CHRIS MATTHEWS: Well, I think he exploited that reality. The fact is, there are alternative views of things, and we know this. And what the Republicans on the House Judiciary Committee have tried to do the last several days is to get people back to their tribal corners. Don’t argue about the facts, they don’t challenge the main charge against the President, that he traded public trust for private political gain. They don’t talk about that. They talk about issues – “Are you a Democrat or a Republican?” That’s all they’re asking, “Are you a Democrat or a Republican?” And if you’re a Republican, you’re with Trump. They keep it really tribal. This is what Lee Atwater back when they thought they were going to lose the second debate with Mondale. The “fog machine,” they call it. Stop talking about the evidence, stop talking about who won the debate, and focus on the simple question of “Which side are you on?” And that’s what they do now. It’s a very smart move because the country’s 50/50. So if you just say, “What side are you on, the answer’s good for the side that’s losing the evidentiary argument because it breaks about even. Look at the latest polls, 49 - 46.
RUHLE: Well, let’s talk about them.
MATTHEWS: It’s a plurality for impeachment and removal, but my god, it’s narrow. It’s not bad if you’re a Republican, it’s 50-50.
RUHLE: And Steve, the poll numbers aren’t moving, despite the public hearings that we watched for the last two weeks. So what does that mean if you’re Nancy Pelosi?
STEVE KORNACKI: Right, and Chris just mentioned it, if you look at the average of all the polls that are out there right now on that question of impeaching Trump, the average is 48% say, “Yes, impeach him,” 46 percent say, “No, don’t.” 48/46 was the popular vote margin in 2016. It was 48 Clinton, 46 Trump. And what it tells me is all of the attention, everything Chris is talking about there, people have sort of synced up in their opinion on this where they were in 2016 and where they’ve been for the last three years. We don’t see a process that on either side is changing minds. We a process that is causing both sides to dig in.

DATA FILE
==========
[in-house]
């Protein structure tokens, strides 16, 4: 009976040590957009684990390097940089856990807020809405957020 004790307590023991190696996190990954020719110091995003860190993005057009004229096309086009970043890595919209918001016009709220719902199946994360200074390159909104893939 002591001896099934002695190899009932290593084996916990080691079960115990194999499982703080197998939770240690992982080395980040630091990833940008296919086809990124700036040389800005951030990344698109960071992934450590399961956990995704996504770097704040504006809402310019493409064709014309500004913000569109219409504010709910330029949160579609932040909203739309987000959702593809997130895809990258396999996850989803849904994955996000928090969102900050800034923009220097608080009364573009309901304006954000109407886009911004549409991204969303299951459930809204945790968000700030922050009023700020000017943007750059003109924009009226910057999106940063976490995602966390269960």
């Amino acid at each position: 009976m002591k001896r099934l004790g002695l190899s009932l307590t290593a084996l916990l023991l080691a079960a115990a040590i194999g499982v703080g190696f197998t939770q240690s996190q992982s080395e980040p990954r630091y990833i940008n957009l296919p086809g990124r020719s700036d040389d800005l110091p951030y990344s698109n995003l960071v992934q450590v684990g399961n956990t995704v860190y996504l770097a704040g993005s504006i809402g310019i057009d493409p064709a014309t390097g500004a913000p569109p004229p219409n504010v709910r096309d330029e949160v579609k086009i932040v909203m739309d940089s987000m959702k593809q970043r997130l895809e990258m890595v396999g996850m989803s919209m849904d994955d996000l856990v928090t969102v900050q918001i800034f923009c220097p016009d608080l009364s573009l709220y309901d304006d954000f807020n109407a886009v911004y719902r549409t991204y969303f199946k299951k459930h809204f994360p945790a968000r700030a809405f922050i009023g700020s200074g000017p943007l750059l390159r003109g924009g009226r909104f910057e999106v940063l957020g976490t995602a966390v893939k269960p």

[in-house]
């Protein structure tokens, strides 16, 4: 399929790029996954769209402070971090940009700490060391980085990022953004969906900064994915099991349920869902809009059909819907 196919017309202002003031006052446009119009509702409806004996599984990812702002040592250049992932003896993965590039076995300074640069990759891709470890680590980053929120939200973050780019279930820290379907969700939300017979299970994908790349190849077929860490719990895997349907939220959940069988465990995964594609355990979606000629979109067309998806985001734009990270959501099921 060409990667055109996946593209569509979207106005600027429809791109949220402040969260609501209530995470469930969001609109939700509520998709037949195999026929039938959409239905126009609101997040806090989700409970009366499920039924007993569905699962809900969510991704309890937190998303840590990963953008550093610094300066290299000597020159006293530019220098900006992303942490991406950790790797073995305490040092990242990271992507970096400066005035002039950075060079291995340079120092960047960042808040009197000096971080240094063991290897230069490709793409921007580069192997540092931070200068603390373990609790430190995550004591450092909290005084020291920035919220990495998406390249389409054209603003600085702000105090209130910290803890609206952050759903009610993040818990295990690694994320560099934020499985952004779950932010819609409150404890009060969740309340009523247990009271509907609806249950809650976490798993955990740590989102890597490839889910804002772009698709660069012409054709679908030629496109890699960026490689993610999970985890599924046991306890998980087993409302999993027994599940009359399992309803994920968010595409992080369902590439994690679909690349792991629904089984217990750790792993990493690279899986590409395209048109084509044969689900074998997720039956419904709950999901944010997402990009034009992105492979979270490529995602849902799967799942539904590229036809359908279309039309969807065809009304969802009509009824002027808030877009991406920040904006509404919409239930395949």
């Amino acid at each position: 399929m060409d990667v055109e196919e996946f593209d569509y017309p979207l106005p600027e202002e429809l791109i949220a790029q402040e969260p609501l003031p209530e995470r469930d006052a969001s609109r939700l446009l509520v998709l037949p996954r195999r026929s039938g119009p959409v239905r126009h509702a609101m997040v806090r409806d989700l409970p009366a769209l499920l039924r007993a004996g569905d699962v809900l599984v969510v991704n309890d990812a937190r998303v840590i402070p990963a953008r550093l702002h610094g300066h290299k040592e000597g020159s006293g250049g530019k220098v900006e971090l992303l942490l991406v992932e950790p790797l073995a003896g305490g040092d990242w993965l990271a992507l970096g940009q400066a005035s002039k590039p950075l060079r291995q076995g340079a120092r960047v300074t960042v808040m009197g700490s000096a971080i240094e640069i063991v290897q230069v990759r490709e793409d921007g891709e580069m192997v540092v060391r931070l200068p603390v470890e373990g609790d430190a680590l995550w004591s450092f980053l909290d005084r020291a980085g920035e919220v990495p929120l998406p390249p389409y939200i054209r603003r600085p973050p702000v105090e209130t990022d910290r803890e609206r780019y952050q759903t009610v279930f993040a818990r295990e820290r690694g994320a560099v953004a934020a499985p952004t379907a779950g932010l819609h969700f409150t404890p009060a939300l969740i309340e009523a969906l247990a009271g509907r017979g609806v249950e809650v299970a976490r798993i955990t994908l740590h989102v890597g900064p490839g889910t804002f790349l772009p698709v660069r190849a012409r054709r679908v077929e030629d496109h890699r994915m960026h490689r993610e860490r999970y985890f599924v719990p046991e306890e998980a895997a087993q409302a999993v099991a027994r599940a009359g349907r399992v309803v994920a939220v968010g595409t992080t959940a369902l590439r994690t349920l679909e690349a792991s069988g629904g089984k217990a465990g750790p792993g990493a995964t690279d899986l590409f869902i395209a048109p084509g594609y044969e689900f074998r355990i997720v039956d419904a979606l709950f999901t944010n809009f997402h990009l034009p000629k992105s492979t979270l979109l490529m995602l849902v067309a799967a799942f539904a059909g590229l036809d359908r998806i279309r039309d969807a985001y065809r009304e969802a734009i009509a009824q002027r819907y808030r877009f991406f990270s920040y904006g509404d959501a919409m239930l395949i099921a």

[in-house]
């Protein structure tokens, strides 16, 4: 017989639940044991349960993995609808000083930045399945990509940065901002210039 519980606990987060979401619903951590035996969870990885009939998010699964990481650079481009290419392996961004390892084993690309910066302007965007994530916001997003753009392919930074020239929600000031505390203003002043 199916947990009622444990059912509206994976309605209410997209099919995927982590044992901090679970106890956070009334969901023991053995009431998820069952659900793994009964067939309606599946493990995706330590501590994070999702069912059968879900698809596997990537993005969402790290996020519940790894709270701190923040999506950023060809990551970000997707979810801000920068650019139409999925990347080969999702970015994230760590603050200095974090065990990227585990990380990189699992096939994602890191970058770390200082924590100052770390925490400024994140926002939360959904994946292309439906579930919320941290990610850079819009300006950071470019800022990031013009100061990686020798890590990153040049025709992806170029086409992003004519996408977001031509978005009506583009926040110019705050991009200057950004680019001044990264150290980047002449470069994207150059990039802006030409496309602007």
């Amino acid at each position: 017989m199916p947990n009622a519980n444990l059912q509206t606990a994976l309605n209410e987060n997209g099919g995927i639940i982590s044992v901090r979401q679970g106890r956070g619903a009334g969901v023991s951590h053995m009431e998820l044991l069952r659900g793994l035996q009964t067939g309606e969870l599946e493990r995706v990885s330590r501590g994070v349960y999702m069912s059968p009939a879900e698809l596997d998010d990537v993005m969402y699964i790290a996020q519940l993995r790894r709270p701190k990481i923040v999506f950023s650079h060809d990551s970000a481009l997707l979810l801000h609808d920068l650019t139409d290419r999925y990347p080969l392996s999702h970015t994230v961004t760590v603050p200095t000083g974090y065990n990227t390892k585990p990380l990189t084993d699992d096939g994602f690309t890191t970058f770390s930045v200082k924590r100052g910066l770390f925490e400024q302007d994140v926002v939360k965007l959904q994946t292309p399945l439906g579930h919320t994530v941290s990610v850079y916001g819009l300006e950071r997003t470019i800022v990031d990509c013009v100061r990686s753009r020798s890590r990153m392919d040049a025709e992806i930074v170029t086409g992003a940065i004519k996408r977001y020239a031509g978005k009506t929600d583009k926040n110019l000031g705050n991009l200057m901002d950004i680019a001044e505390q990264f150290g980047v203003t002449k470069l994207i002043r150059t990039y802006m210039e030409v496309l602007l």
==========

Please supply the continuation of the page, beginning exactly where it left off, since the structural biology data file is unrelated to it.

1:43 p.m. Eastern
MATTHEWS: This bitterness and this division is not new. And then Watergate came along and you know what the average Democrat thought, “We have chance here to screw this guy and get this guy.” Nixon said, “We gave them a sword and they plunged it in with relish.” And most Republicans –
RUHLE: And you think that’s what Democrats are doing today?
MATTHEWS: No, I’m saying this bitterness and division in this country took decades to develop, it’s not new under Trump. Trump’s exploited it.
RUHLE: But what is new is the way news is consumed. The poll numbers aren’t changing and we can say, “Hasn’t anybody watched these impeachment hearings over the last two weeks?”
MATTHEWS: Well, there was no Fox back then. There was no Fox.
RUHLE: But today, half the country is watching a completely different version of these events of news. How much does that impact the way all this has been absorbed? That wasn’t the case in the last two impeachments.
MATTHEWS: No, there wasn’t a Fox, that’s different. But there was – you know, I agree, a lot of it has to do with medium. You know, back in the ’60s, ’50s, there was a moderate Republican newspaper, The New York Herald Tribune. And when they died, the moderate Republican Party, the modern Republican moderate party died. So you do need a medium. The New York Times is for liberals, The Wall Street Journal’s for conservatives. I think you need a medium to fight your case. And the Republican right-wingers found one, it’s called Fox. It’s smart, they got one. Roger Ailes gave it to them.
RUHLE: Would Richard Nixon have had a different outcome had Fox News existed?
MATTHEWS: Nixon’s problem is he didn’t have any friends.